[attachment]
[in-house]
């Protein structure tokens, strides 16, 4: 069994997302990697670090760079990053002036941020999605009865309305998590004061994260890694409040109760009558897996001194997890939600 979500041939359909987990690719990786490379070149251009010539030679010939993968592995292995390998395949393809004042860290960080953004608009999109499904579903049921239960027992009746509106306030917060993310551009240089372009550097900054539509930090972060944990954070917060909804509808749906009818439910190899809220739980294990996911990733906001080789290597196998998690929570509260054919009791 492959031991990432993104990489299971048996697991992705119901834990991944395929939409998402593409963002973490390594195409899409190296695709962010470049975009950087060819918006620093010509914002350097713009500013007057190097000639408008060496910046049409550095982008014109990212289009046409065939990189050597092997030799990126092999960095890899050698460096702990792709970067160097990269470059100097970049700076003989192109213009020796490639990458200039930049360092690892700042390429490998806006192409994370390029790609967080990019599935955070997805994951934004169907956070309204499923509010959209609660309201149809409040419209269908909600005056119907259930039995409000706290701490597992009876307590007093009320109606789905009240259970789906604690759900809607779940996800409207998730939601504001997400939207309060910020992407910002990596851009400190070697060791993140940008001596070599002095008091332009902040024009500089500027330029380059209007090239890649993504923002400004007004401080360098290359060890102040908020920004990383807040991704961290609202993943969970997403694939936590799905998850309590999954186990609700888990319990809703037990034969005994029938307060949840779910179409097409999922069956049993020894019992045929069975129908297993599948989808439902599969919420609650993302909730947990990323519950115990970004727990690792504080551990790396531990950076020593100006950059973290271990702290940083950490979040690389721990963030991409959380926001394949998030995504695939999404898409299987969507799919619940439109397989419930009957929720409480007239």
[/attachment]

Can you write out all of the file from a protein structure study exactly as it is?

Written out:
[in-house]
């Protein structure tokens, strides 16, 4: 069994997302990697670090760079990053002036941020999605009865309305998590004061994260890694409040109760009558897996001194997890939600 979500041939359909987990690719990786490379070149251009010539030679010939993968592995292995390998395949393809004042860290960080953004608009999109499904579903049921239960027992009746509106306030917060993310551009240089372009550097900054539509930090972060944990954070917060909804509808749906009818439910190899809220739980294990996911990733906001080789290597196998998690929570509260054919009791 492959031991990432993104990489299971048996697991992705119901834990991944395929939409998402593409963002973490390594195409899409190296695709962010470049975009950087060819918006620093010509914002350097713009500013007057190097000639408008060496910046049409550095982008014109990212289009046409065939990189050597092997030799990126092999960095890899050698460096702990792709970067160097990269470059100097970049700076003989192109213009020796490639990458200039930049360092690892700042390429490998806006192409994370390029790609967080990019599935955070997805994951934004169907956070309204499923509010959209609660309201149809409040419209269908909600005056119907259930039995409000706290701490597992009876307590007093009320109606789905009240259970789906604690759900809607779940996800409207998730939601504001997400939207309060910020992407910002990596851009400190070697060791993140940008001596070599002095008091332009902040024009500089500027330029380059209007090239890649993504923002400004007004401080360098290359060890102040908020920004990383807040991704961290609202993943969970997403694939936590799905998850309590999954186990609700888990319990809703037990034969005994029938307060949840779910179409097409999922069956049993020894019992045929069975129908297993599948989808439902599969919420609650993302909730947990990323519950115990970004727990690792504080551990790396531990950076020593100006950059973290271990702290940083950490979040690389721990963030991409959380926001394949998030995504695939999404898409299987969507799919619940439109397989419930009957929720409480007239």